Nope. You have a lobby group to and throw money at political parties to protect your vested interests. Hello gambling industry, hello liquor accord, hello makers and sellers of cheap crap food and plastic tat, hello sweat shop users, hello banks, hello aged care providers, hello Catholic Church. Are you out there?

How about if you work or participate in an industry that brainwashes and manipulates people under the guise of informing and the public interest?

Hello media. Hello internet. Hello mainstream, social, talkback radio, other affiliated platforms. And no, the irony isn't lost on the person writing this newspaper column. So what do we do? Stop and think about the mind carnage being caused and its consequences to people and the planet, or phase it out completely.

For the sake of journalism I hope it doesn't come to the latter because often that's all there is between you and the aforementioned powerbrokers.

But we are saturated with information of all kinds - sobering truths, blatant lies, twisted facts, rumours and gossip - we all have a role in sorting out the facts from the fiction.

From the people that provide, process and relay the information, to the consumers, clickers and sharers of it, to the expressing of opinions on it. It's a beast all right and while putting it down completely isn't the answer, reigning it in and trying to tame it is something we can all participate in. How often do you challenge your family and friends that are fuelled by the misinformation doing the rounds?

But that's just a handful of damaging industries and situations we are guilty of maintaining.

The questioning of our role in all of this isn't about letting the big fish off the hook. Keeping that up is crucial in seeing tangible change happen but it has to be a two-pronged approach.

Bar a few saints, we're all responsible in some fashion for these setups and while blaming and attacking the guy at the top is satisfying and proving to be more effective than ever before, it is fruitless in the long-term unless we own a piece of how they got there.

So how do you do that?

Start by looking at what you settle for and contribute day-to-day as you soldier forth.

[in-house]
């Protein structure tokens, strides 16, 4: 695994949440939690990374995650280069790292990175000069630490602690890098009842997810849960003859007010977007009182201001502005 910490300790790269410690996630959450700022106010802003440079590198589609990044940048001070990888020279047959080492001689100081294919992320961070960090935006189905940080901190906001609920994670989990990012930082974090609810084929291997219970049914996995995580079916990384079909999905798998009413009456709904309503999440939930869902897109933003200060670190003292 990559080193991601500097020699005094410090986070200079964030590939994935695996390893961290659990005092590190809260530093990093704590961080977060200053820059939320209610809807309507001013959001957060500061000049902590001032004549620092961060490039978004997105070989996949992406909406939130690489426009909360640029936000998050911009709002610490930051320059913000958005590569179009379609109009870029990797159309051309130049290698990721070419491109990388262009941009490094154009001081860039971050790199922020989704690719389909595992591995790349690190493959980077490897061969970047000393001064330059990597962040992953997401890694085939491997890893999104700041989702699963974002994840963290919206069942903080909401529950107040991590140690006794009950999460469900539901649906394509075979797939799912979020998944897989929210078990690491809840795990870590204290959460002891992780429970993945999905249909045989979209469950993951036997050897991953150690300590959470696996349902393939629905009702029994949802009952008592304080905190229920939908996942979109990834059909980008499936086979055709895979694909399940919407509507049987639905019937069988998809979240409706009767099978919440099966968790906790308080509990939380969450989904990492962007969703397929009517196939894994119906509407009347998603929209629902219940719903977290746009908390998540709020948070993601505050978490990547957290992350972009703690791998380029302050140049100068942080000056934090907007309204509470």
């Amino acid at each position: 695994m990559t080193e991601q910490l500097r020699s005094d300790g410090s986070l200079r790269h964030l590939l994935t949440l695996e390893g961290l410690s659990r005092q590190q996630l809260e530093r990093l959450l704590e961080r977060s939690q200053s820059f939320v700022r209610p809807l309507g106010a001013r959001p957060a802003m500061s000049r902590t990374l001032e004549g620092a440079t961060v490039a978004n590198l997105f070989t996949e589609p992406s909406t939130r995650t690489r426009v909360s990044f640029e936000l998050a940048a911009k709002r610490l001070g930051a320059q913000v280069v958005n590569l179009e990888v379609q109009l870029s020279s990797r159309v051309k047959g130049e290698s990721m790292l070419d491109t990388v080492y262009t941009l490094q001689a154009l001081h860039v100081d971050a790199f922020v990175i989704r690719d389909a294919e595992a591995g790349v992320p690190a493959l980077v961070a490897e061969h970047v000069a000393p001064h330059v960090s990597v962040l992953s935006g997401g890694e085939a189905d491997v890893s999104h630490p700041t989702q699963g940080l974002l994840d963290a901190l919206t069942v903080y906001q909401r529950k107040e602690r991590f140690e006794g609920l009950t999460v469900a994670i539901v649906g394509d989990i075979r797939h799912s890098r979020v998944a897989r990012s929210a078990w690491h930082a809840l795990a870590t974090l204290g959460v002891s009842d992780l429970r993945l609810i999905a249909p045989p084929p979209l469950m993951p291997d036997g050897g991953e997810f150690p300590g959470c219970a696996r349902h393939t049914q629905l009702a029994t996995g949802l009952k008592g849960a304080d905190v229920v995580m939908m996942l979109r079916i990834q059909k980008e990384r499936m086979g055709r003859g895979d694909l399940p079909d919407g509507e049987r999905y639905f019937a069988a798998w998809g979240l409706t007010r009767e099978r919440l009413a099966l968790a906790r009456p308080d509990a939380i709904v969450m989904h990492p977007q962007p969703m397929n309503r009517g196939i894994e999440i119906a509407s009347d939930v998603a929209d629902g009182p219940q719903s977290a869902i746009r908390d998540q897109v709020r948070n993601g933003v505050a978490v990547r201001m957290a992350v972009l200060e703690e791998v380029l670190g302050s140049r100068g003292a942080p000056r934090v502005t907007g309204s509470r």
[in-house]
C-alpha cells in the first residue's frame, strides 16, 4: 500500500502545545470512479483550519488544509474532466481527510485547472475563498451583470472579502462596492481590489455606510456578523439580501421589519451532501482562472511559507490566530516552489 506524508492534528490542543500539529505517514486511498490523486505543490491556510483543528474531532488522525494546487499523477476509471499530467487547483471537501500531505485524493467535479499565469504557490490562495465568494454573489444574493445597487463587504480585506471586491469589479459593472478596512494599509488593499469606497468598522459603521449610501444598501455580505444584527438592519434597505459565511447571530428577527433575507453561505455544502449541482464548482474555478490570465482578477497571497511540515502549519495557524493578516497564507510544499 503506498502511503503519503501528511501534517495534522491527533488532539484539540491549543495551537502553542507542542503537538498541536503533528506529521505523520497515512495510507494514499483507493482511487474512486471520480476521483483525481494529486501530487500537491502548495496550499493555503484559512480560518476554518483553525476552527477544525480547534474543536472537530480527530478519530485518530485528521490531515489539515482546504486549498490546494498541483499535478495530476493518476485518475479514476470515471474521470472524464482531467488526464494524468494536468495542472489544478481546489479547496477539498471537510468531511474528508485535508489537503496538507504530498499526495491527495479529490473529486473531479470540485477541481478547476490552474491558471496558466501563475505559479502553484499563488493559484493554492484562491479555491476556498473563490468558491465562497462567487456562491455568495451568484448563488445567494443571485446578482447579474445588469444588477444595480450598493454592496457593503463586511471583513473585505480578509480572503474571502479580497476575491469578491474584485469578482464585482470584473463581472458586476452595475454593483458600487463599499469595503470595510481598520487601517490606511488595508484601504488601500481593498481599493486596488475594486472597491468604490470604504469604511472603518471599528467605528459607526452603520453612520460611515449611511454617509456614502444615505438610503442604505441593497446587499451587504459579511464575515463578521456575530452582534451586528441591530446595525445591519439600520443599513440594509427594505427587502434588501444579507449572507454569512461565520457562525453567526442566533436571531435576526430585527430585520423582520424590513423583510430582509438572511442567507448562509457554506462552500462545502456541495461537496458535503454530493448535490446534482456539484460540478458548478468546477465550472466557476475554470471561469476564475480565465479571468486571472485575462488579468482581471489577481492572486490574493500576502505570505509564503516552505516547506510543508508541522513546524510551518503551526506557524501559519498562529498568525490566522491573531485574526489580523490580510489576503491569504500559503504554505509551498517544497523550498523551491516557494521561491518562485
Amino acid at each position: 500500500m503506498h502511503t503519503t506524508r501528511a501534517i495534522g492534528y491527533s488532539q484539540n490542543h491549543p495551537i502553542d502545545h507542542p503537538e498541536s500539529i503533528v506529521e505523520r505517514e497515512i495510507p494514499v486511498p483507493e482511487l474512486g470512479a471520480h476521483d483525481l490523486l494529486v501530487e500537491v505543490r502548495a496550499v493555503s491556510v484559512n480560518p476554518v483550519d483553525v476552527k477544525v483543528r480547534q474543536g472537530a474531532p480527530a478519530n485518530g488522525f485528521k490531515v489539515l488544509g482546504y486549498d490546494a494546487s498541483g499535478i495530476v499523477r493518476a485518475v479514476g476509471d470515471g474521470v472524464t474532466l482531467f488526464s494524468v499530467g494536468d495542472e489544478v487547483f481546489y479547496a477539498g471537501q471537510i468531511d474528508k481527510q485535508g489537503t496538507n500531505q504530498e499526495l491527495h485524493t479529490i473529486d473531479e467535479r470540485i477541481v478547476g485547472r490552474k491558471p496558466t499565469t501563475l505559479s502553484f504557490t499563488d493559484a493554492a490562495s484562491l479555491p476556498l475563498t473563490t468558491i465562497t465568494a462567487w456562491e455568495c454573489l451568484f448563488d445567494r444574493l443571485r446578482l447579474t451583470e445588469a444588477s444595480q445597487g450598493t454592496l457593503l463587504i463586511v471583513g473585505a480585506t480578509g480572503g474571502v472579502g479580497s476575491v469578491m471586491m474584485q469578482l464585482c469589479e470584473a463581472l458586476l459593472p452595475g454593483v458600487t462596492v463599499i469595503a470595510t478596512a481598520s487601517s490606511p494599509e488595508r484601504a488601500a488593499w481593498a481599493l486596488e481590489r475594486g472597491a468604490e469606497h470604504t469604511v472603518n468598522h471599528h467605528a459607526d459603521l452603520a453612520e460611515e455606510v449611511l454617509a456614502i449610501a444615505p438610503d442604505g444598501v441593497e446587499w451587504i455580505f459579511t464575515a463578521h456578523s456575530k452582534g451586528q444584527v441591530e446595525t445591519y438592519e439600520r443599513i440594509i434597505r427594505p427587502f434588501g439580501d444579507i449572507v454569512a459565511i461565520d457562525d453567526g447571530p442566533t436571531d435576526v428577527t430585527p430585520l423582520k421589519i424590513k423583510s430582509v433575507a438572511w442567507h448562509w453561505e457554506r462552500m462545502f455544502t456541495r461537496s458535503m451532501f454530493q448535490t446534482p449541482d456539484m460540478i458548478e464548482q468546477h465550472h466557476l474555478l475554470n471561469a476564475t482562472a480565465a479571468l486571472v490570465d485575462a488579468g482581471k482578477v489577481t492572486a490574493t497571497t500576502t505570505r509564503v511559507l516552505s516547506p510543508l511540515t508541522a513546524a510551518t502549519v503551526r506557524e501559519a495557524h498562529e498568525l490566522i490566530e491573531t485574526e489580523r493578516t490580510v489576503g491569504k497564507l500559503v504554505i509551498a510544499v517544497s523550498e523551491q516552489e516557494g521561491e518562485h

What you buy and consume, how you travel. Who you vote for, what you click on and read. What you believe in and talk about. Look at your own behaviours and those around you and seek out the contradictions you are upholding. Think about what's really important to you and make better choices while you demand better from others.

It's not bloody easy, particularly for the privileged and comfortable (like moi) where going with the status quo is easier than sticking your neck out (writing this was no walk in the park I might add).

Mostly we function as small cogs in bigger machines. And a lot of those machines are not geared for a changing climate.

So here we are at the uncomfortably big fork in the road where we either stay on the same path and continue moving blindly into oblivion or take a new route.

One that entails thinking, asking questions, learning and trusting the experts in their fields. Then adjusting behaviours accordingly. Not everyone is privileged enough to do this but a lot are, so do it on their behalf.

If you believe nothing needs changing, then by all means keep calm and carry on but at least own and stand by your principles as they are challenged (because they will be) as the overwhelming evidence isn't going to back down.

That's the level of scrutiny and transparency required to solve this overarching crisis of climate change.

The door is open to hold the dominate to account for their damaging practices but as history will attest it's closed very quickly once the little guy defaults back to the comfort of complacency. That's what they sweat on.

While relying on those in power to do the right thing is the easy and idealistic route, in the long-term it's also become the most damaging as the current climate will attest, both figuratively and literally.